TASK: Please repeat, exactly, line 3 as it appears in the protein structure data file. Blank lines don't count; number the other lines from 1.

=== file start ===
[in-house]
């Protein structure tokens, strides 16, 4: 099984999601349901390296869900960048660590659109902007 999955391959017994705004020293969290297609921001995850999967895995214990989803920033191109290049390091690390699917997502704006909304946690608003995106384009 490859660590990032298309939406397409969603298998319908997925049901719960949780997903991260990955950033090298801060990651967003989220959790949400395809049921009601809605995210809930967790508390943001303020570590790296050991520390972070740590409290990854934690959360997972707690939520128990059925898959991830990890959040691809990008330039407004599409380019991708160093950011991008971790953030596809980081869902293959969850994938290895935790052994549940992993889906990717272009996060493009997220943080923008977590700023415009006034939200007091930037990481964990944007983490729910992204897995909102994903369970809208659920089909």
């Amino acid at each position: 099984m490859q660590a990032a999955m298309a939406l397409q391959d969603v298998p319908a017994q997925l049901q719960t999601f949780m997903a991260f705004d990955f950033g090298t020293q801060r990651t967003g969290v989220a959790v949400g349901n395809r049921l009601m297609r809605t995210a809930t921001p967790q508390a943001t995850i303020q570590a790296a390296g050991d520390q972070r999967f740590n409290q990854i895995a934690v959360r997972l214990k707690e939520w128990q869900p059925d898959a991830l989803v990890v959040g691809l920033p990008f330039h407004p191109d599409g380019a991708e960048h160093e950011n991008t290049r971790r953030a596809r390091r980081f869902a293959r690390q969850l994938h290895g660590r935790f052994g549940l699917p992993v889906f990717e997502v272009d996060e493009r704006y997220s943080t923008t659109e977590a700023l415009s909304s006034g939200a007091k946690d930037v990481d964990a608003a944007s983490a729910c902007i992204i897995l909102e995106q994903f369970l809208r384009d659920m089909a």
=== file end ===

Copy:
């Amino acid at each position: 099984m490859q660590a990032a999955m298309a939406l397409q391959d969603v298998p319908a017994q997925l049901q719960t999601f949780m997903a991260f705004d990955f950033g090298t020293q801060r990651t967003g969290v989220a959790v949400g349901n395809r049921l009601m297609r809605t995210a809930t921001p967790q508390a943001t995850i303020q570590a790296a390296g050991d520390q972070r999967f740590n409290q990854i895995a934690v959360r997972l214990k707690e939520w128990q869900p059925d898959a991830l989803v990890v959040g691809l920033p990008f330039h407004p191109d599409g380019a991708e960048h160093e950011n991008t290049r971790r953030a596809r390091r980081f869902a293959r690390q969850l994938h290895g660590r935790f052994g549940l699917p992993v889906f990717e997502v272009d996060e493009r704006y997220s943080t923008t659109e977590a700023l415009s909304s006034g939200a007091k946690d930037v990481d964990a608003a944007s983490a729910c902007i992204i897995l909102e995106q994903f369970l809208r384009d659920m089909a």